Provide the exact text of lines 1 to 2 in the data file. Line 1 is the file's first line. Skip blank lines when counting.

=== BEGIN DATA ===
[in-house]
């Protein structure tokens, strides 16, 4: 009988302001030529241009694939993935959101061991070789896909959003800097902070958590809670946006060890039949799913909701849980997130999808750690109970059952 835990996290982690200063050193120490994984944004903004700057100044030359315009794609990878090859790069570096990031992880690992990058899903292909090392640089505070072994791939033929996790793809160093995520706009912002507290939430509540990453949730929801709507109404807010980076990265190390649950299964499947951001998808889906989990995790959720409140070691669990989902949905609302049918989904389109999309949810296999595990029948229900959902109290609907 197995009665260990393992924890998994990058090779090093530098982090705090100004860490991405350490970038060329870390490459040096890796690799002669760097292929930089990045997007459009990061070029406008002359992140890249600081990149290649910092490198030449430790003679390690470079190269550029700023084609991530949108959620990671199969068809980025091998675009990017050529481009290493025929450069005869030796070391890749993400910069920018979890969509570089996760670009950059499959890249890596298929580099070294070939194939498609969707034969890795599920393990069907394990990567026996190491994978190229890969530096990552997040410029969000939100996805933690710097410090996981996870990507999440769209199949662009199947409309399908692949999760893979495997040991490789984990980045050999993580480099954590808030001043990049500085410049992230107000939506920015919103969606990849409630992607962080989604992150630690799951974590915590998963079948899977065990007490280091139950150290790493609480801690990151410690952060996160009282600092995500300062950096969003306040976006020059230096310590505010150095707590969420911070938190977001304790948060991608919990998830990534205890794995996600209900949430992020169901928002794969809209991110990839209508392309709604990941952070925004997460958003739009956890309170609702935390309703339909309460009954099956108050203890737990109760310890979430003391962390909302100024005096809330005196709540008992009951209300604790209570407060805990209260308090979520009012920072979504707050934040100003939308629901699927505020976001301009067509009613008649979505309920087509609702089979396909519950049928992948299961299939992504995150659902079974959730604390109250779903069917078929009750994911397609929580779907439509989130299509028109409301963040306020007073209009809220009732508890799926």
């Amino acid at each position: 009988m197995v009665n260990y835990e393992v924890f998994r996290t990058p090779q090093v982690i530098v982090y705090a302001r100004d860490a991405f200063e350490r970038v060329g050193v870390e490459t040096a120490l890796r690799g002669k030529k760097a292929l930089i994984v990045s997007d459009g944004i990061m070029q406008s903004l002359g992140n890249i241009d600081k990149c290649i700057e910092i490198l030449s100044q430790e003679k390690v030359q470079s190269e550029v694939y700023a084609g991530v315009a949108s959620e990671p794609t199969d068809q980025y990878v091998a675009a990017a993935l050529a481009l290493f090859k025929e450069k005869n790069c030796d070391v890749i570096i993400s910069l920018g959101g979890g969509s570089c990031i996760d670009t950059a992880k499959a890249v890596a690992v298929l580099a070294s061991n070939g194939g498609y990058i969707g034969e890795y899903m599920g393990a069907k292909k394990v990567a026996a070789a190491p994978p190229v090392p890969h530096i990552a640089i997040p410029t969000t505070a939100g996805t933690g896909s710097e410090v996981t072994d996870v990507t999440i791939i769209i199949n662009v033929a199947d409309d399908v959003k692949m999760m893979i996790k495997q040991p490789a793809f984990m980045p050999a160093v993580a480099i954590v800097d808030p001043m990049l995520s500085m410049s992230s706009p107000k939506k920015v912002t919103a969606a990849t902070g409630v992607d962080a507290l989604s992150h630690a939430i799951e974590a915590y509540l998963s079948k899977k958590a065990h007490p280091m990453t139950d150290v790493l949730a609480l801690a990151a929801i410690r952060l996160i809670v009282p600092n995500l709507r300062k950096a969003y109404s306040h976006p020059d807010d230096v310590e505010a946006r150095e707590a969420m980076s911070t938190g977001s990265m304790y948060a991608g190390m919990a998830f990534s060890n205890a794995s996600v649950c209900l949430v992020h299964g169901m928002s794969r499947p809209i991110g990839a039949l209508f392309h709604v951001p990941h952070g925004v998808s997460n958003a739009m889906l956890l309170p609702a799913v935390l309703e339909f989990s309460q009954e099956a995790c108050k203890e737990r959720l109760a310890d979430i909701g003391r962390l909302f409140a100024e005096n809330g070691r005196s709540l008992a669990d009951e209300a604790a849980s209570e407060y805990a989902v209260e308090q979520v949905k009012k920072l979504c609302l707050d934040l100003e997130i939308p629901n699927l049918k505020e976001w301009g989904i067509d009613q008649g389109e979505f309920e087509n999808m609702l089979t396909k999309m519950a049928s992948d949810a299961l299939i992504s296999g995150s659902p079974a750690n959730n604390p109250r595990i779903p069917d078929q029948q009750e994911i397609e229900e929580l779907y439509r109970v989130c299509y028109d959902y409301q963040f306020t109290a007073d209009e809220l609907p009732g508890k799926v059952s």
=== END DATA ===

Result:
[in-house]
């Protein structure tokens, strides 16, 4: 009988302001030529241009694939993935959101061991070789896909959003800097902070958590809670946006060890039949799913909701849980997130999808750690109970059952 835990996290982690200063050193120490994984944004903004700057100044030359315009794609990878090859790069570096990031992880690992990058899903292909090392640089505070072994791939033929996790793809160093995520706009912002507290939430509540990453949730929801709507109404807010980076990265190390649950299964499947951001998808889906989990995790959720409140070691669990989902949905609302049918989904389109999309949810296999595990029948229900959902109290609907 197995009665260990393992924890998994990058090779090093530098982090705090100004860490991405350490970038060329870390490459040096890796690799002669760097292929930089990045997007459009990061070029406008002359992140890249600081990149290649910092490198030449430790003679390690470079190269550029700023084609991530949108959620990671199969068809980025091998675009990017050529481009290493025929450069005869030796070391890749993400910069920018979890969509570089996760670009950059499959890249890596298929580099070294070939194939498609969707034969890795599920393990069907394990990567026996190491994978190229890969530096990552997040410029969000939100996805933690710097410090996981996870990507999440769209199949662009199947409309399908692949999760893979495997040991490789984990980045050999993580480099954590808030001043990049500085410049992230107000939506920015919103969606990849409630992607962080989604992150630690799951974590915590998963079948899977065990007490280091139950150290790493609480801690990151410690952060996160009282600092995500300062950096969003306040976006020059230096310590505010150095707590969420911070938190977001304790948060991608919990998830990534205890794995996600209900949430992020169901928002794969809209991110990839209508392309709604990941952070925004997460958003739009956890309170609702935390309703339909309460009954099956108050203890737990109760310890979430003391962390909302100024005096809330005196709540008992009951209300604790209570407060805990209260308090979520009012920072979504707050934040100003939308629901699927505020976001301009067509009613008649979505309920087509609702089979396909519950049928992948299961299939992504995150659902079974959730604390109250779903069917078929009750994911397609929580779907439509989130299509028109409301963040306020007073209009809220009732508890799926």